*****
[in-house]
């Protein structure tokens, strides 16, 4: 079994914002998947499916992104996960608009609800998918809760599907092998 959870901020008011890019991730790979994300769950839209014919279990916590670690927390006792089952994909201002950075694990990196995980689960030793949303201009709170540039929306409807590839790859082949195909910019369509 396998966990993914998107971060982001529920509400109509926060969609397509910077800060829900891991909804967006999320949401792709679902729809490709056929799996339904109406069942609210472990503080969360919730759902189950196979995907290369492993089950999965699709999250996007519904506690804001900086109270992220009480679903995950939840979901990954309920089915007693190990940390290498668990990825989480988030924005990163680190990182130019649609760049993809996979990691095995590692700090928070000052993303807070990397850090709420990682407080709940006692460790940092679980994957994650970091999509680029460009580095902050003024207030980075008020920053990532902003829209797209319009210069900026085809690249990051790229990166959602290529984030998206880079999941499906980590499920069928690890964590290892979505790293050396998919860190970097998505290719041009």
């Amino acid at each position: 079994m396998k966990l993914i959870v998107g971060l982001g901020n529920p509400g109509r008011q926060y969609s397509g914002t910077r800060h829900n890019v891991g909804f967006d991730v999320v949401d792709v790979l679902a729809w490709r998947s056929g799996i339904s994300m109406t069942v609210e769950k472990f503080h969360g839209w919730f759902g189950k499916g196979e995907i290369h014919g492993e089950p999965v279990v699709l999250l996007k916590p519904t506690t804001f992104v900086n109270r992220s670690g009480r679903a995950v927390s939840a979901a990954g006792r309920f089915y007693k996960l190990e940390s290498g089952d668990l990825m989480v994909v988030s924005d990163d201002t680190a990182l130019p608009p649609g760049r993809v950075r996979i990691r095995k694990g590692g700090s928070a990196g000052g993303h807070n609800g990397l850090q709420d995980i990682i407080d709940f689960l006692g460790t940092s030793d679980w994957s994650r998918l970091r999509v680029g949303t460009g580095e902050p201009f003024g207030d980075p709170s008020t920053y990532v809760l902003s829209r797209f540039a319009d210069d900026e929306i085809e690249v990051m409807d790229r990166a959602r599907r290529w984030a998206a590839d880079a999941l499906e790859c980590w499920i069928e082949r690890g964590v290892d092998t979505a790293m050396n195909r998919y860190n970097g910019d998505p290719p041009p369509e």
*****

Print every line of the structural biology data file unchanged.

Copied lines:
[in-house]
């Protein structure tokens, strides 16, 4: 079994914002998947499916992104996960608009609800998918809760599907092998 959870901020008011890019991730790979994300769950839209014919279990916590670690927390006792089952994909201002950075694990990196995980689960030793949303201009709170540039929306409807590839790859082949195909910019369509 396998966990993914998107971060982001529920509400109509926060969609397509910077800060829900891991909804967006999320949401792709679902729809490709056929799996339904109406069942609210472990503080969360919730759902189950196979995907290369492993089950999965699709999250996007519904506690804001900086109270992220009480679903995950939840979901990954309920089915007693190990940390290498668990990825989480988030924005990163680190990182130019649609760049993809996979990691095995590692700090928070000052993303807070990397850090709420990682407080709940006692460790940092679980994957994650970091999509680029460009580095902050003024207030980075008020920053990532902003829209797209319009210069900026085809690249990051790229990166959602290529984030998206880079999941499906980590499920069928690890964590290892979505790293050396998919860190970097998505290719041009």
């Amino acid at each position: 079994m396998k966990l993914i959870v998107g971060l982001g901020n529920p509400g109509r008011q926060y969609s397509g914002t910077r800060h829900n890019v891991g909804f967006d991730v999320v949401d792709v790979l679902a729809w490709r998947s056929g799996i339904s994300m109406t069942v609210e769950k472990f503080h969360g839209w919730f759902g189950k499916g196979e995907i290369h014919g492993e089950p999965v279990v699709l999250l996007k916590p519904t506690t804001f992104v900086n109270r992220s670690g009480r679903a995950v927390s939840a979901a990954g006792r309920f089915y007693k996960l190990e940390s290498g089952d668990l990825m989480v994909v988030s924005d990163d201002t680190a990182l130019p608009p649609g760049r993809v950075r996979i990691r095995k694990g590692g700090s928070a990196g000052g993303h807070n609800g990397l850090q709420d995980i990682i407080d709940f689960l006692g460790t940092s030793d679980w994957s994650r998918l970091r999509v680029g949303t460009g580095e902050p201009f003024g207030d980075p709170s008020t920053y990532v809760l902003s829209r797209f540039a319009d210069d900026e929306i085809e690249v990051m409807d790229r990166a959602r599907r290529w984030a998206a590839d880079a999941l499906e790859c980590w499920i069928e082949r690890g964590v290892d092998t979505a790293m050396n195909r998919y860190n970097g910019d998505p290719p041009p369509e």